The Illinois Supreme Court recently accepted employee handbooks as potential sources of employment contract terms. Duldulao v. St. Mary of Nazareth Hospital Center, 115 Ill. 2d 482, 106 Ill.Dec. 8, 505 N.E.2d 314 (1987). The opinion in Duldulao set out three requirements for a handbook to rise to the level of a contract: (1) the language of the policy statement must contain a promise clear enough that an employee would reasonably believe that an offer has been made; (2) the statement must be disseminated in such a way that the employee is aware of its contents and reasonably believes it to be an offer; and (3) the employee must accept the offer by commencing or continuing to work after learning of the policy statement. Id. at 490, 505 N.E.2d at 318.

Geva, 931 F.2d at 1225; Corcoran v. Chicago Park Dist., 875 F.2d 609, 612 (7th Cir. 1989). "If any one of these elements is absent, no express contract has been formed, and the relationship is merely one of 'employment-at-will.' " Doe v. First Nat'l Bank of Chicago, 865 F.2d 864, 872 (7th Cir. 1989) (citing Duldulao, 115 Ill. 2d at 489, 106 Ill.Dec. at 11, 505 N.E.2d at 317). The question of whether a contract exists is one of law for a judge to decide. Wojcik v. Commonwealth Mortgage Corp., 732 F. Supp. 940, 941 (N.D. Ill. 1990).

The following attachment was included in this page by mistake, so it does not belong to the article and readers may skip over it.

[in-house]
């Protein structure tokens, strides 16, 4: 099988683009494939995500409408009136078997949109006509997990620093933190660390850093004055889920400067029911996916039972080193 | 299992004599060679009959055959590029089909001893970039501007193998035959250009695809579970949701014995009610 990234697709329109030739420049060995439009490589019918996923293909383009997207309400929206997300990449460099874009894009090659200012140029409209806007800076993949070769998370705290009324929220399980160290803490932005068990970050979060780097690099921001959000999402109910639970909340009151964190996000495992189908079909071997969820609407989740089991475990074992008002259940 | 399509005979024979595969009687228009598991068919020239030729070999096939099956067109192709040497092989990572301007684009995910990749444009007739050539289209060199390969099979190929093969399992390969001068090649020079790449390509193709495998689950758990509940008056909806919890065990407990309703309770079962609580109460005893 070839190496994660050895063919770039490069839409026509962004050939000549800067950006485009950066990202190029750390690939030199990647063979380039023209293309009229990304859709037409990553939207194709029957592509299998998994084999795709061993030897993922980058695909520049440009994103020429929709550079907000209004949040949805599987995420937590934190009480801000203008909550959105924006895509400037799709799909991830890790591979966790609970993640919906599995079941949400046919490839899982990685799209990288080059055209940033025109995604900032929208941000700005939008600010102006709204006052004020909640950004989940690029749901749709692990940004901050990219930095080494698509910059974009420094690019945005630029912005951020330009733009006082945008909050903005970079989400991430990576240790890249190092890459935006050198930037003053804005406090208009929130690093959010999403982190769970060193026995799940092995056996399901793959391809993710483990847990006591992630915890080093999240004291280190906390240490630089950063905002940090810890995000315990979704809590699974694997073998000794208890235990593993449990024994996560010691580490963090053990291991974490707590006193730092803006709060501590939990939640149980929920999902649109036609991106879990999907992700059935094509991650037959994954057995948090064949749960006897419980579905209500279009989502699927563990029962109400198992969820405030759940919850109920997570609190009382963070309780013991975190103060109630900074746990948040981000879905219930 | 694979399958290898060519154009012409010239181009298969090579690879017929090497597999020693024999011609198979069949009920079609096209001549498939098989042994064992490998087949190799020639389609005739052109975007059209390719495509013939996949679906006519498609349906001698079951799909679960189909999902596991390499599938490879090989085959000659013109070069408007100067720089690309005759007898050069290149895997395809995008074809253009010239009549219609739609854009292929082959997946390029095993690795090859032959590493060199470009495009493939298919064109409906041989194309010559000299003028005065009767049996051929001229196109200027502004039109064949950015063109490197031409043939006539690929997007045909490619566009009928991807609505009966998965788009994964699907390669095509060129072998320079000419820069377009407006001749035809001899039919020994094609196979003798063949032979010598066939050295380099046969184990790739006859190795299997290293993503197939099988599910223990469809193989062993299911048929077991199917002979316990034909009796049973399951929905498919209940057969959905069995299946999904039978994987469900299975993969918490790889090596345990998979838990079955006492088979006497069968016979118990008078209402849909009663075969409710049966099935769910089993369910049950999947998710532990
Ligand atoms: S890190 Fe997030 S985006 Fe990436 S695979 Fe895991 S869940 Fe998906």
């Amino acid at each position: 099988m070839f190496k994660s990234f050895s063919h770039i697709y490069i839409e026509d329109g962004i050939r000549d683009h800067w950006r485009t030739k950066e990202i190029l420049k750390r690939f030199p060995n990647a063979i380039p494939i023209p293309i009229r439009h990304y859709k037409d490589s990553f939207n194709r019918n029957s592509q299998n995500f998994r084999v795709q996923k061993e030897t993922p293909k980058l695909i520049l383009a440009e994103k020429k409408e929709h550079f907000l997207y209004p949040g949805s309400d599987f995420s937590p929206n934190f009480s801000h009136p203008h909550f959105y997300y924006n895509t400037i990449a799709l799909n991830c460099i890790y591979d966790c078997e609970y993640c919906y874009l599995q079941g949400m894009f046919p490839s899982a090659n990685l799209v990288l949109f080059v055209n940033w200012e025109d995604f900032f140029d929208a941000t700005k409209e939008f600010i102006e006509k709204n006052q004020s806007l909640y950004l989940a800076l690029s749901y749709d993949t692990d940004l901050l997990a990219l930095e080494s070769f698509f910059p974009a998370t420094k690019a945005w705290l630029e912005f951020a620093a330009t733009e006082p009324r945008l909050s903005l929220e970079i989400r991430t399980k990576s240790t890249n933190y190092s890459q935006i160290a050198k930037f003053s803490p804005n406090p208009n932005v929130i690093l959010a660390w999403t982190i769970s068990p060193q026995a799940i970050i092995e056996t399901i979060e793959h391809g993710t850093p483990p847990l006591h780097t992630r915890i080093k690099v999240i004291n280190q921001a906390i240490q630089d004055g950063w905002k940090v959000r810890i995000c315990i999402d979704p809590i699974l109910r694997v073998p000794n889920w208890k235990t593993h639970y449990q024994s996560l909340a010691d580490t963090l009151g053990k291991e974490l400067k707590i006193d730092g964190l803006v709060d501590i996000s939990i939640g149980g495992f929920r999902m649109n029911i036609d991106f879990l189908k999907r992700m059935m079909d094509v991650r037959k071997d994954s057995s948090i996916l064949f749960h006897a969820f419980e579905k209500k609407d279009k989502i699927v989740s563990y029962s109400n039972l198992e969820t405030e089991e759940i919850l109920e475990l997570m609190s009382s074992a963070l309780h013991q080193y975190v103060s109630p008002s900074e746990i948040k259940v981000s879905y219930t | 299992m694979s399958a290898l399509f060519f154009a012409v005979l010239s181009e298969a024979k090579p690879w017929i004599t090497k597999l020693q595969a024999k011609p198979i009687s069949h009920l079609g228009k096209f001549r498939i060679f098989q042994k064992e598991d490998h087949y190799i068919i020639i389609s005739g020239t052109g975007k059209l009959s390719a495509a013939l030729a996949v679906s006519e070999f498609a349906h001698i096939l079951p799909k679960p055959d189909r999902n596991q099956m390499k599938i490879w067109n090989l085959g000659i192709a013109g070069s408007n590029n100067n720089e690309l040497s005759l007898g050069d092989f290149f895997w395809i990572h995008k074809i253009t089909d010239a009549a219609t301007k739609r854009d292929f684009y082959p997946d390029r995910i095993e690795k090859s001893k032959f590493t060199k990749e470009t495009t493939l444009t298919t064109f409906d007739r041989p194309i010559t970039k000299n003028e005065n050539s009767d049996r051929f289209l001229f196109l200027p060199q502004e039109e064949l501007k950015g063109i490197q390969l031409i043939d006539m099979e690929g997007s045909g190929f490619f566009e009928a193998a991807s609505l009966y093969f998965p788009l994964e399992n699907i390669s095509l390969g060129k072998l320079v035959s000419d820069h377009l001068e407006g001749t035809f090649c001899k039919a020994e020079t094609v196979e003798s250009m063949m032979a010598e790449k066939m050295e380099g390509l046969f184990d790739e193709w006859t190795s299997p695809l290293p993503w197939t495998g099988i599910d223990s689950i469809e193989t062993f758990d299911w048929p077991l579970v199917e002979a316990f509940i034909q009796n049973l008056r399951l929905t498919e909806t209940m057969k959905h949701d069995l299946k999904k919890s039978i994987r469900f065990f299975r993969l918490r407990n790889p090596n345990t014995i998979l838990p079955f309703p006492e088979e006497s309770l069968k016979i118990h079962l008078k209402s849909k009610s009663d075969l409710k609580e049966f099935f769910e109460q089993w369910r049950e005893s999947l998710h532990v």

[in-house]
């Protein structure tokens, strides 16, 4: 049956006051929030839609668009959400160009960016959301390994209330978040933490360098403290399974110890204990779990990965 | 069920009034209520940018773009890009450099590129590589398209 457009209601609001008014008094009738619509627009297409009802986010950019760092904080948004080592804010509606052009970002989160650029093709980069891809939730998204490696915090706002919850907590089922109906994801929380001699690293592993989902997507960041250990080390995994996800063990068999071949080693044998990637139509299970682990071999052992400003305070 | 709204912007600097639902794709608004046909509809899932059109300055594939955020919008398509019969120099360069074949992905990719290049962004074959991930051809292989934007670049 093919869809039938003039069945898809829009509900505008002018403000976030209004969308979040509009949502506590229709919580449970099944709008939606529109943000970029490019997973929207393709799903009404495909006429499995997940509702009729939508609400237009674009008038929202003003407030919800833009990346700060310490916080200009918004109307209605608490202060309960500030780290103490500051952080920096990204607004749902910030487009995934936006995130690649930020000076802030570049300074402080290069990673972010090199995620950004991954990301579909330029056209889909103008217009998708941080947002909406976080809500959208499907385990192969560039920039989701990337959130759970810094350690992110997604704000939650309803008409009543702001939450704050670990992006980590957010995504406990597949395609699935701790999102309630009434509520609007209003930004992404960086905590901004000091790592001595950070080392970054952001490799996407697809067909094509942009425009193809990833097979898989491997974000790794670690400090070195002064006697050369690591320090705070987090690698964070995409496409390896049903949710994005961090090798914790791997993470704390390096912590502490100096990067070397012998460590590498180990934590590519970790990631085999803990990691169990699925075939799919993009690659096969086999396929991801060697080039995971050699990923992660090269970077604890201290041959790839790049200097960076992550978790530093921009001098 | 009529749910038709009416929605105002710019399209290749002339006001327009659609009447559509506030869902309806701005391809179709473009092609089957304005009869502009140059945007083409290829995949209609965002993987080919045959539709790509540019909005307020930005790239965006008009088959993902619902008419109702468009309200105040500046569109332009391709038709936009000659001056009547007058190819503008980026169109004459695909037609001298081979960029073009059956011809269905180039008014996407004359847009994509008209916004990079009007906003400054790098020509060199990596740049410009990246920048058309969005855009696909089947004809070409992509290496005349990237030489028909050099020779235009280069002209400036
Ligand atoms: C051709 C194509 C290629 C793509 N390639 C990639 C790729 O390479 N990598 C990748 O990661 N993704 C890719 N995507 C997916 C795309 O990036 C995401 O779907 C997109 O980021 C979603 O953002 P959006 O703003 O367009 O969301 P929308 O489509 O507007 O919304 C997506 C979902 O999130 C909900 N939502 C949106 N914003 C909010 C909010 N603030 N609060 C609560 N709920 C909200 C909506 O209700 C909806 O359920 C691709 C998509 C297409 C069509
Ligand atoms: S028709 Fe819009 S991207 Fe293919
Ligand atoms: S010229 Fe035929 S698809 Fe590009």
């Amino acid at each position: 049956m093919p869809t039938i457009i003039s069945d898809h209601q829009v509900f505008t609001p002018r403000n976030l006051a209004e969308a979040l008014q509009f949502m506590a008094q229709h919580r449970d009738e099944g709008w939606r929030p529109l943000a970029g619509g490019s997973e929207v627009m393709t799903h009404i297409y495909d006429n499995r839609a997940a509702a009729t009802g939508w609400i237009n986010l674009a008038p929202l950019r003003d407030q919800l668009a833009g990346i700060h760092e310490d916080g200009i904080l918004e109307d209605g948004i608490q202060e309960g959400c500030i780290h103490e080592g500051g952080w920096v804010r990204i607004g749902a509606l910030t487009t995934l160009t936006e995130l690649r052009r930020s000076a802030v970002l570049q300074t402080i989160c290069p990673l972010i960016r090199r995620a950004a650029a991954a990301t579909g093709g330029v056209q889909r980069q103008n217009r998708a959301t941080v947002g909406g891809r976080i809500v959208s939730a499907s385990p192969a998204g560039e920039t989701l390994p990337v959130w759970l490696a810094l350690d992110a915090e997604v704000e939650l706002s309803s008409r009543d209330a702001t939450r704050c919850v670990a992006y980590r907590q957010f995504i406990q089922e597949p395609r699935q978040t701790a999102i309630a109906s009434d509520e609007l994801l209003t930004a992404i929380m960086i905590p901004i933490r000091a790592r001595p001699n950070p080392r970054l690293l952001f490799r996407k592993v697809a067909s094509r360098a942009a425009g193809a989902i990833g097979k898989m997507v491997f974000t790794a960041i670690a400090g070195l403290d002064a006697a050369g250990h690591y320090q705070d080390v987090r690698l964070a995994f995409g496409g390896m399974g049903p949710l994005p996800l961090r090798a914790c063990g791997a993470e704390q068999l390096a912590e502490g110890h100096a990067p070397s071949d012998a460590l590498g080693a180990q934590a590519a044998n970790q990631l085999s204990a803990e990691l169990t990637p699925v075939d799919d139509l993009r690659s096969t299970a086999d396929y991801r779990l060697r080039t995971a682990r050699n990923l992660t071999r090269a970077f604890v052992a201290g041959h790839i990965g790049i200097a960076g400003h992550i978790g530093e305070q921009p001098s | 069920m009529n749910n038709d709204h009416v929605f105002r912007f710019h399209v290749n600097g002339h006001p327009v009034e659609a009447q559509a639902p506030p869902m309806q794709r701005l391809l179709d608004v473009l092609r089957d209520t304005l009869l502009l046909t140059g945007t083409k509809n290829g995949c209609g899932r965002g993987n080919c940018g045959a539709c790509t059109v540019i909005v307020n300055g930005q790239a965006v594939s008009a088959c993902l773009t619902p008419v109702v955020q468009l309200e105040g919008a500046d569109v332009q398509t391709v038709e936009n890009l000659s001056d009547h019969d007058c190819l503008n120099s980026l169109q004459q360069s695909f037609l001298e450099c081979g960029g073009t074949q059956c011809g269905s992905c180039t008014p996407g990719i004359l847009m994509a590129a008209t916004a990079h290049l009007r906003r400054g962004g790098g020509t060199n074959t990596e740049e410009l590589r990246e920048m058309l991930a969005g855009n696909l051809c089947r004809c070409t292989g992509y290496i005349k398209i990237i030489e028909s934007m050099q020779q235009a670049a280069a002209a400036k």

Boulay argues that the language of Impell's manual contained the kind of clear promissory language which the Illinois Supreme Court relied upon in finding an enforceable contract in Duldulao. We disagree. In Duldulao, the employee handbook set out a disciplinary procedure and stated that permanent employees "are never dismissed without prior written admonitions and/or an investigation that has been properly documented," that "three warning notices within a twelve-month period are required before an employee is dismissed," and that "termination contemplated by the hospital cannot occur without proper notice and investigation." Duldulao, 115 Ill. 2d at 491, 106 Ill.Dec. at 12, 505 N.E.2d at 318. (emphasis in original). The Illinois Supreme Court determined that this language was sufficient to allow an employee reasonably to believe that the disciplinary procedure was part of the employer's offer. 115 Ill. 2d at 491-92, 106 Ill.Dec. at 13, 505 N.E.2d at 319.